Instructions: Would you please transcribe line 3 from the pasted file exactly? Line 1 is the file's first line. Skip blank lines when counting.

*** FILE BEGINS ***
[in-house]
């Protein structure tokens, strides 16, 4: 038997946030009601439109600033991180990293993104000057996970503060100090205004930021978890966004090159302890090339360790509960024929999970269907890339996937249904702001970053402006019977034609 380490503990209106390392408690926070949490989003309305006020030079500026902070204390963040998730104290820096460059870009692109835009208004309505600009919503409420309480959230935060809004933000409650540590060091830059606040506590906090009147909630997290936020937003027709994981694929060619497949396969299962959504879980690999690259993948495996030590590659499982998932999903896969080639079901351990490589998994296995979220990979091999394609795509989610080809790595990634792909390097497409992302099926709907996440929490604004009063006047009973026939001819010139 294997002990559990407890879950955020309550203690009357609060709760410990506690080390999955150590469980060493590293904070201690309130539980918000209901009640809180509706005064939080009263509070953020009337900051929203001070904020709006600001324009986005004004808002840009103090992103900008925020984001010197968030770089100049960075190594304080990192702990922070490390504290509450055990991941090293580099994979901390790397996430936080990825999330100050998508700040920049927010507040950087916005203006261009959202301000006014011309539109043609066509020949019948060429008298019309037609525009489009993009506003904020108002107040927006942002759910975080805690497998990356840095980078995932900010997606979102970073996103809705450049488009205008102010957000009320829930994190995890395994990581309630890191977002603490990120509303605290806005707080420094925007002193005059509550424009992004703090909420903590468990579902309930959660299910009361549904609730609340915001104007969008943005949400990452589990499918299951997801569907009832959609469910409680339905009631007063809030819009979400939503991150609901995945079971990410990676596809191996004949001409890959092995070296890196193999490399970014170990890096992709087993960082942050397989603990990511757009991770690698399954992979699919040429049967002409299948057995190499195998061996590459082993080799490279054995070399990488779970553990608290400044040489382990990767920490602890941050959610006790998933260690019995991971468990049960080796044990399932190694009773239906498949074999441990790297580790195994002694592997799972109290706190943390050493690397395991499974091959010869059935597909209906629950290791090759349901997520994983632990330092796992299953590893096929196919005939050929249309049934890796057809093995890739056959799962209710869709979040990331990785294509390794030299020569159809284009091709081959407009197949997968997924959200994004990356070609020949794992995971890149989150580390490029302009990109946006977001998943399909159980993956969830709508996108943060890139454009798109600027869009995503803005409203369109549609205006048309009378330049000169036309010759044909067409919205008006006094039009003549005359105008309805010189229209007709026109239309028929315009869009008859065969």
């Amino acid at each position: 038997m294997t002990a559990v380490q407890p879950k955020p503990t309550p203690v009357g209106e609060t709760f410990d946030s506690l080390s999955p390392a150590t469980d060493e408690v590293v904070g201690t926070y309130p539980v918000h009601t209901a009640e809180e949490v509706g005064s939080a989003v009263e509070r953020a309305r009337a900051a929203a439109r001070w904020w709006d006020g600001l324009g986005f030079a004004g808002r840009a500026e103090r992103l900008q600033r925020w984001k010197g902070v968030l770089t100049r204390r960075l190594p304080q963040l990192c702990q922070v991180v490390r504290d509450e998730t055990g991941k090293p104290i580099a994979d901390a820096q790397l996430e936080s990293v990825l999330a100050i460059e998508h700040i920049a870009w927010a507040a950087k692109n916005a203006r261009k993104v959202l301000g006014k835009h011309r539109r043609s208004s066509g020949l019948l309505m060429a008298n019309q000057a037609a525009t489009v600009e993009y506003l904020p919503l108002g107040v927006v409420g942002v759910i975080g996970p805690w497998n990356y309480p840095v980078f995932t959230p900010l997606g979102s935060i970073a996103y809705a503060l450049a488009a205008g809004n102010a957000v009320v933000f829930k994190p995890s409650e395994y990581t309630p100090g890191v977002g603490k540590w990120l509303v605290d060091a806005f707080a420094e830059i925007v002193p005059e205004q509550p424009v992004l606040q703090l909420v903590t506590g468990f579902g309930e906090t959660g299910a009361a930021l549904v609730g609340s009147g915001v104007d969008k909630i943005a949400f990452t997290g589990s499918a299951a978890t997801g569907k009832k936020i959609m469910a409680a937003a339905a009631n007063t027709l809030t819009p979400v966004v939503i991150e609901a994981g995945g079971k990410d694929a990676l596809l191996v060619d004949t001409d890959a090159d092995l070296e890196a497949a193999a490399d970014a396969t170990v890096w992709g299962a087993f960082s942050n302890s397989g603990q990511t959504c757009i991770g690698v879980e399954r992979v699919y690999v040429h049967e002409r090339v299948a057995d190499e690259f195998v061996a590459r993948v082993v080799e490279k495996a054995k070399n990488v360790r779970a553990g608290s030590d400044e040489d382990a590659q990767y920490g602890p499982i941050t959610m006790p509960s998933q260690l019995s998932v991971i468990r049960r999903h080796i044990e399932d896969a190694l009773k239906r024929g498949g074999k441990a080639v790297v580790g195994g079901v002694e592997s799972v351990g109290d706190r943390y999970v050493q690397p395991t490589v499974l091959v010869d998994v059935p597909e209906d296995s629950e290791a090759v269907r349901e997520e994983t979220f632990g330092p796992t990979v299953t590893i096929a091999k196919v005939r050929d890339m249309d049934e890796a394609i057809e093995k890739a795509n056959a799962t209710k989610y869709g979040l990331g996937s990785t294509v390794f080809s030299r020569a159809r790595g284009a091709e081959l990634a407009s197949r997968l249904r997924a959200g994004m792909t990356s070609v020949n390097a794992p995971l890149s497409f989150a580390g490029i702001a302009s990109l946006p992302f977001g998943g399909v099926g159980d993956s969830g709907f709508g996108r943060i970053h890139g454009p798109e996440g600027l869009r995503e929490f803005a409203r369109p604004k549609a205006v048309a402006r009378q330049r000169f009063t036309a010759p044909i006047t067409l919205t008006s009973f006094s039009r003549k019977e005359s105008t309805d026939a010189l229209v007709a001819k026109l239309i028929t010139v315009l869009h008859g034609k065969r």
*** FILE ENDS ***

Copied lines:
């Amino acid at each position: 038997m294997t002990a559990v380490q407890p879950k955020p503990t309550p203690v009357g209106e609060t709760f410990d946030s506690l080390s999955p390392a150590t469980d060493e408690v590293v904070g201690t926070y309130p539980v918000h009601t209901a009640e809180e949490v509706g005064s939080a989003v009263e509070r953020a309305r009337a900051a929203a439109r001070w904020w709006d006020g600001l324009g986005f030079a004004g808002r840009a500026e103090r992103l900008q600033r925020w984001k010197g902070v968030l770089t100049r204390r960075l190594p304080q963040l990192c702990q922070v991180v490390r504290d509450e998730t055990g991941k090293p104290i580099a994979d901390a820096q790397l996430e936080s990293v990825l999330a100050i460059e998508h700040i920049a870009w927010a507040a950087k692109n916005a203006r261009k993104v959202l301000g006014k835009h011309r539109r043609s208004s066509g020949l019948l309505m060429a008298n019309q000057a037609a525009t489009v600009e993009y506003l904020p919503l108002g107040v927006v409420g942002v759910i975080g996970p805690w497998n990356y309480p840095v980078f995932t959230p900010l997606g979102s935060i970073a996103y809705a503060l450049a488009a205008g809004n102010a957000v009320v933000f829930k994190p995890s409650e395994y990581t309630p100090g890191v977002g603490k540590w990120l509303v605290d060091a806005f707080a420094e830059i925007v002193p005059e205004q509550p424009v992004l606040q703090l909420v903590t506590g468990f579902g309930e906090t959660g299910a009361a930021l549904v609730g609340s009147g915001v104007d969008k909630i943005a949400f990452t997290g589990s499918a299951a978890t997801g569907k009832k936020i959609m469910a409680a937003a339905a009631n007063t027709l809030t819009p979400v966004v939503i991150e609901a994981g995945g079971k990410d694929a990676l596809l191996v060619d004949t001409d890959a090159d092995l070296e890196a497949a193999a490399d970014a396969t170990v890096w992709g299962a087993f960082s942050n302890s397989g603990q990511t959504c757009i991770g690698v879980e399954r992979v699919y690999v040429h049967e002409r090339v299948a057995d190499e690259f195998v061996a590459r993948v082993v080799e490279k495996a054995k070399n990488v360790r779970a553990g608290s030590d400044e040489d382990a590659q990767y920490g602890p499982i941050t959610m006790p509960s998933q260690l019995s998932v991971i468990r049960r999903h080796i044990e399932d896969a190694l009773k239906r024929g498949g074999k441990a080639v790297v580790g195994g079901v002694e592997s799972v351990g109290d706190r943390y999970v050493q690397p395991t490589v499974l091959v010869d998994v059935p597909e209906d296995s629950e290791a090759v269907r349901e997520e994983t979220f632990g330092p796992t990979v299953t590893i096929a091999k196919v005939r050929d890339m249309d049934e890796a394609i057809e093995k890739a795509n056959a799962t209710k989610y869709g979040l990331g996937s990785t294509v390794f080809s030299r020569a159809r790595g284009a091709e081959l990634a407009s197949r997968l249904r997924a959200g994004m792909t990356s070609v020949n390097a794992p995971l890149s497409f989150a580390g490029i702001a302009s990109l946006p992302f977001g998943g399909v099926g159980d993956s969830g709907f709508g996108r943060i970053h890139g454009p798109e996440g600027l869009r995503e929490f803005a409203r369109p604004k549609a205006v048309a402006r009378q330049r000169f009063t036309a010759p044909i006047t067409l919205t008006s009973f006094s039009r003549k019977e005359s105008t309805d026939a010189l229209v007709a001819k026109l239309i028929t010139v315009l869009h008859g034609k065969r």